A peer-reviewed study recently released by Seattle-area researchers for the Institute for Disease Modeling (IDM) concluded that the relationships between reopening community, workplace and schools are intertwined—as community activity rises, so does the level of infection within a community. Further, the study estimated that if community activity were to rise above 70 percent of pre-COVID activity, no amount of intervention in schools (masks, physical distancing and hand washing) would prevent the virus from spreading rapidly in the community. Additionally, recent data collected since the report was drafted indicates that levels of disease activity following counties moving to Phase II are too high to support the reopening of schools at this time. 

In preparation for the possibility of remote/distance learning, Clark County school districts have enhanced their remote/distance learning 2.0 plans. After receiving feedback from families and educators, districts have made the following improvements:  

  • Streamlining education apps and tools for more seamless content delivery,
  • Investments in remote learning infrastructure that support internet connections, updated devices and online-friendly curriculum for students,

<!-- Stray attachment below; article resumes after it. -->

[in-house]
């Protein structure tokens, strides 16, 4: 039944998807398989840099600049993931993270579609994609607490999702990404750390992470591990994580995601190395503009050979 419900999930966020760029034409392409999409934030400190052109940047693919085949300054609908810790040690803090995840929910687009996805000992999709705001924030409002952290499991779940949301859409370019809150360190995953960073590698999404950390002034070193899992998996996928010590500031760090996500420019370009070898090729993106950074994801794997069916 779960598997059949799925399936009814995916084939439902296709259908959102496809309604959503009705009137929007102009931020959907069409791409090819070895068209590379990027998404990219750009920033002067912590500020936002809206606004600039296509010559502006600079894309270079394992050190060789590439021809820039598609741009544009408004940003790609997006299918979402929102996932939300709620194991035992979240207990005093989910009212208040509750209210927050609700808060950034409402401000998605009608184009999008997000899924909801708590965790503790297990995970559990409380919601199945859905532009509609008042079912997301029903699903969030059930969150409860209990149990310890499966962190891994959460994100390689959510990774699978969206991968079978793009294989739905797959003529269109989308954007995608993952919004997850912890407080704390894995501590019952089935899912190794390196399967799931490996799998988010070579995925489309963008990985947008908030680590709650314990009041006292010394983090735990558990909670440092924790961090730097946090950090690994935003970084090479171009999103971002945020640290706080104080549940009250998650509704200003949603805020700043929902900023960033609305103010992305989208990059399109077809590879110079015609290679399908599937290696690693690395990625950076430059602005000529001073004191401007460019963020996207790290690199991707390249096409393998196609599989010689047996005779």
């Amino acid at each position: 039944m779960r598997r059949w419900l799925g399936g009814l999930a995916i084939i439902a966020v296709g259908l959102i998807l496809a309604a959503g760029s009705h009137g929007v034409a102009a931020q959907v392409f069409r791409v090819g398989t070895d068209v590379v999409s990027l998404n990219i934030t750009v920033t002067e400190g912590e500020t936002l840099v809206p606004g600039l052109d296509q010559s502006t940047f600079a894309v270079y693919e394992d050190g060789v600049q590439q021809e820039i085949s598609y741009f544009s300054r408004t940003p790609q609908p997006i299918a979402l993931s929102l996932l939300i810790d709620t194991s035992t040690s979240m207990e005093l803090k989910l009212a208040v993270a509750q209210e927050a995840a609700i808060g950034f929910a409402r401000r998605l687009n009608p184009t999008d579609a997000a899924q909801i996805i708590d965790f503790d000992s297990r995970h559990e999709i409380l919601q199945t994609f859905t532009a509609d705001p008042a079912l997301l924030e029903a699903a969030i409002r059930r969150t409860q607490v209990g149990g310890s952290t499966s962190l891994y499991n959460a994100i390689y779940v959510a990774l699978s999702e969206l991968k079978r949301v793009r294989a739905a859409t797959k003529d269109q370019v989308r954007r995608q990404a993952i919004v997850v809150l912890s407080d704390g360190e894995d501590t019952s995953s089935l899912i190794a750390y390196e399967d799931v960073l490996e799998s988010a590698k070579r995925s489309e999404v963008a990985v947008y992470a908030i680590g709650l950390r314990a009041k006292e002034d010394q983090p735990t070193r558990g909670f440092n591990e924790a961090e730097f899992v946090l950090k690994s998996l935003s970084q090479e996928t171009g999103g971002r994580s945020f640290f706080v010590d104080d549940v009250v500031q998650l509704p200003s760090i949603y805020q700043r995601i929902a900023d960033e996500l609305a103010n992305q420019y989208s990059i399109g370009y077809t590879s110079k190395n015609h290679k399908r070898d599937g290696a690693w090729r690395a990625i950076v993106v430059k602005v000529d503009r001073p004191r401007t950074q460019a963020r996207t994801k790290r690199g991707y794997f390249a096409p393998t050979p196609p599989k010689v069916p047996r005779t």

• Providing additional training on best practices for remote instruction to educators.

“Distance Learning 2.0 is an improved and more accountable model than the version experienced by families and students this past spring,” said Washougal School District Superintendent Mary Templeton.  “Clark County educators are committed to ensuring students continue to make progress in their learning during the pandemic, and Distance Learning 2.0 reflects that commitment.” 

Clark County school districts also will follow requirements from the Washington State Office of the Superintendent of Public Instruction (OSPI) to:  

  1. Work with community partners to identify child care options for school-aged students whose families don’t have the option to stay home with a child each day;
  2. Address gaps in connectivity and technology access so each student has sufficient opportunity to continue their learning outside of the classroom;
  3. Continue providing school meals to the students who rely on them; and
  4. Utilize local data to determine which of their students need additional intensive learning supports, and provide those supports remotely if possible or in-person when that is the only effective delivery method.